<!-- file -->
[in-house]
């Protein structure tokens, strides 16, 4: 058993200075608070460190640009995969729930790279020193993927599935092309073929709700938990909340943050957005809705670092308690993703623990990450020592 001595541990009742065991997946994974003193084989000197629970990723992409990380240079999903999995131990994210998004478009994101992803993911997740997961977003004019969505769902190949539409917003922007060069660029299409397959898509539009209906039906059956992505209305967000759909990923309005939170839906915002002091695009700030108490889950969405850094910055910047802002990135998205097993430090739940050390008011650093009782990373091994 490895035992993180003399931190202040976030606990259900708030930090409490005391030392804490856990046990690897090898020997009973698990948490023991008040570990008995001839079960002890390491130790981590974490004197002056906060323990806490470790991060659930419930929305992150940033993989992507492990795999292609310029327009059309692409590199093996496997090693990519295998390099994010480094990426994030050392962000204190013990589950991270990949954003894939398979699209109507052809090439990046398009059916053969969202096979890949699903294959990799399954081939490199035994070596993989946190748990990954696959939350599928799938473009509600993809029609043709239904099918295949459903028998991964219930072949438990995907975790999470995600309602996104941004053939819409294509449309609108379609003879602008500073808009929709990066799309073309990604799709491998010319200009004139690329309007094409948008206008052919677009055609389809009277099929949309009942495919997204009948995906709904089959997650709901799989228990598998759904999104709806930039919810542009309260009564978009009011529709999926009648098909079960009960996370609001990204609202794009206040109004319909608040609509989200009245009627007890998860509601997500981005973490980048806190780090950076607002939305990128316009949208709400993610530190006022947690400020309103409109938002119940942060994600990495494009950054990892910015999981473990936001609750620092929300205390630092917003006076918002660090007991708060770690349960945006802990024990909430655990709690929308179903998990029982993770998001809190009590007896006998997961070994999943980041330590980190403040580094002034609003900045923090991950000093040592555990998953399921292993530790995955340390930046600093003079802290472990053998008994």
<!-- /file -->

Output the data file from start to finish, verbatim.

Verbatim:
[in-house]
């Protein structure tokens, strides 16, 4: 058993200075608070460190640009995969729930790279020193993927599935092309073929709700938990909340943050957005809705670092308690993703623990990450020592 001595541990009742065991997946994974003193084989000197629970990723992409990380240079999903999995131990994210998004478009994101992803993911997740997961977003004019969505769902190949539409917003922007060069660029299409397959898509539009209906039906059956992505209305967000759909990923309005939170839906915002002091695009700030108490889950969405850094910055910047802002990135998205097993430090739940050390008011650093009782990373091994 490895035992993180003399931190202040976030606990259900708030930090409490005391030392804490856990046990690897090898020997009973698990948490023991008040570990008995001839079960002890390491130790981590974490004197002056906060323990806490470790991060659930419930929305992150940033993989992507492990795999292609310029327009059309692409590199093996496997090693990519295998390099994010480094990426994030050392962000204190013990589950991270990949954003894939398979699209109507052809090439990046398009059916053969969202096979890949699903294959990799399954081939490199035994070596993989946190748990990954696959939350599928799938473009509600993809029609043709239904099918295949459903028998991964219930072949438990995907975790999470995600309602996104941004053939819409294509449309609108379609003879602008500073808009929709990066799309073309990604799709491998010319200009004139690329309007094409948008206008052919677009055609389809009277099929949309009942495919997204009948995906709904089959997650709901799989228990598998759904999104709806930039919810542009309260009564978009009011529709999926009648098909079960009960996370609001990204609202794009206040109004319909608040609509989200009245009627007890998860509601997500981005973490980048806190780090950076607002939305990128316009949208709400993610530190006022947690400020309103409109938002119940942060994600990495494009950054990892910015999981473990936001609750620092929300205390630092917003006076918002660090007991708060770690349960945006802990024990909430655990709690929308179903998990029982993770998001809190009590007896006998997961070994999943980041330590980190403040580094002034609003900045923090991950000093040592555990998953399921292993530790995955340390930046600093003079802290472990053998008994």